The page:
Precursor-directed biosynthesis of non-natural oligosaccharides: enabling tools to explore polysaccharide structure-property relationships
Polysaccharides are carbohydrate architectures containing multiple units of common monosaccharide precursors that are assembled into linear and branched chains where they constitute around 80% of biomass. They provide essential structural roles, aggregating into well-defined systems with different, ultimate physical properties. There is a current global necessity to develop and supply biocompatible, cheap and renewable materials for application across a multitude of industrial sectors. Polysaccharides satisfy many of these material requirements, but this is predicated by a need to first fully understand their higher structural architecture underpinning to their physicochemical, biomaterial properties.
In contrast to the situation with nucleic acids and proteins, polysaccharide architectures are not template-encoded and they are not under direct genomic control. Hence, we currently have no ‘code’ or ‘tool-kit’ with which to understand and manipulate polysaccharide materials. A strategy to circumvent this is to provide a controlled access to defined oligosaccharides. These materials can then be subjected to in depth structural and functional analysis, to learn the rules that control and drive higher order assemblies in polysaccharides.
This project will involve the design and assembly of biosynthetic precursors to oligosaccharides, sugar nucleotides. You will be involved in conceiving and synthesising defined, non-natural sugar nucleotides for in vitro and whole-cell applications to then access modified oligosaccharide sequences. These materials will be utilised in conjunction with the industrial partner, Unilever, to perform oligosaccharide physicochemical and functionality screening.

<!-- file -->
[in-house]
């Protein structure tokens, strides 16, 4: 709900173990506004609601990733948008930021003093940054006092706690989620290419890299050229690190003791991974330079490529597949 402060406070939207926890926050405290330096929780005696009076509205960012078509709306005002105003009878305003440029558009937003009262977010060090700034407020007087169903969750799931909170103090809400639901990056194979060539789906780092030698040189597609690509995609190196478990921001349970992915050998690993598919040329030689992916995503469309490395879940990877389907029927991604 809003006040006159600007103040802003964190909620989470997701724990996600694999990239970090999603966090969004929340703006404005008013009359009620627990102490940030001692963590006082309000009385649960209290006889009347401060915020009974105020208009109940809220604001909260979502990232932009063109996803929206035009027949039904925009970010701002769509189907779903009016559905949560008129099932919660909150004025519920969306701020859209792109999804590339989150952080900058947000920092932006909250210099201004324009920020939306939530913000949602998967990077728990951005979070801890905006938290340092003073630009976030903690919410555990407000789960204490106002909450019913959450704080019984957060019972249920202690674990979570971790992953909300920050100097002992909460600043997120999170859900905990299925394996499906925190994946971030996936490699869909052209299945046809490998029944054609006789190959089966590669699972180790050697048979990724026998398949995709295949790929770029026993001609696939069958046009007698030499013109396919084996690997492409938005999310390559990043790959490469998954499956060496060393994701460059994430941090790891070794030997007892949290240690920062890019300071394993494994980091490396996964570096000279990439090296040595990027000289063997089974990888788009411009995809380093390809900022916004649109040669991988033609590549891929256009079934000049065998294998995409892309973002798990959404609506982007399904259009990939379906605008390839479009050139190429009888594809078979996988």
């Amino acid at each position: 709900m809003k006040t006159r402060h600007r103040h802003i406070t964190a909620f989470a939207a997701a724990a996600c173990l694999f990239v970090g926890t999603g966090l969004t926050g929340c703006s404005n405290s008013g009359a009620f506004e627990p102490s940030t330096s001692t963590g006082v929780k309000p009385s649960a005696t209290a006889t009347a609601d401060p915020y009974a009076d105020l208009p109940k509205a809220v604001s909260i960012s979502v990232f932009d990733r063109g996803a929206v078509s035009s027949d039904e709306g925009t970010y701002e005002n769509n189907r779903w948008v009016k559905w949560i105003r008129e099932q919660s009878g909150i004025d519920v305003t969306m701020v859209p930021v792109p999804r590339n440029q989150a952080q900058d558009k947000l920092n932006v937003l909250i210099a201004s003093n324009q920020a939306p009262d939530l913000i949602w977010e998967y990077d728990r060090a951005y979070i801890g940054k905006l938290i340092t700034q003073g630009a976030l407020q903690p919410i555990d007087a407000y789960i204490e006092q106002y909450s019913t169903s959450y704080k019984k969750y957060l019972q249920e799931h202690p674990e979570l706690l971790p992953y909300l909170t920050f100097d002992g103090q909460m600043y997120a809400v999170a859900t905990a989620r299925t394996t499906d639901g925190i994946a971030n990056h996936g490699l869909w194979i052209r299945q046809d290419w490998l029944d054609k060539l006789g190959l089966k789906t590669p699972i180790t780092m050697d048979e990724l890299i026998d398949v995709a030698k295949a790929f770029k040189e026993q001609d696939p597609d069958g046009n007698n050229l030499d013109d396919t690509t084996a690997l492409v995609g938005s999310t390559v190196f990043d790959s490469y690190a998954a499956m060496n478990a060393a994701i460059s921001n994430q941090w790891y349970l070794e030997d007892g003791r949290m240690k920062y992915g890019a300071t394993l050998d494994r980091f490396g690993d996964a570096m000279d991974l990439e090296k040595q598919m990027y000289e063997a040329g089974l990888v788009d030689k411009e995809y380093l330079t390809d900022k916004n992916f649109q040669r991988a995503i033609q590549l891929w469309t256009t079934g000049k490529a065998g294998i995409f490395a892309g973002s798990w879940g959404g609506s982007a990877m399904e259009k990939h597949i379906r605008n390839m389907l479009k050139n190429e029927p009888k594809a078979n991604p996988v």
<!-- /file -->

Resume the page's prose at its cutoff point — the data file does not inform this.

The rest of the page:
This is an exciting opportunity to be part of a team interfaced between academia and the speciality chemicals industry. The project will be jointly hosted between the Miller and Field groups at Keele and Manchester respectively, alongside spending time at the industrial partner and participating in Unilever graduate training activities You will receive full training in organic/carbohydrate synthesis and biochemical approaches for sugar nucleotide and oligosaccharide synthesis. Transferable skills such as reporting of results orally and in writing, time management, project planning and management will be also developed.
Qualifications: Applicants should have or expect at least a good 2(i) honours degree (or an equivalent degree) in Chemistry. Any experience in synthetic organic or carbohydrate chemistry is a plus.
Contact for further information: For informal inquiries regarding the project please contact the academic leads, Dr Gavin Miller:
[Email Address Removed] or Professor Rob Field: [Email Address Removed] or] and include a CV.
For full details of project and to submit an application please go to
Please quote FNS 2021-01 on your application.
Submission: Closing date for applications 14th January 2022. Applications and interviews will be considered on a rolling basis and the position will be considered filled once a suitable candidate has been identified.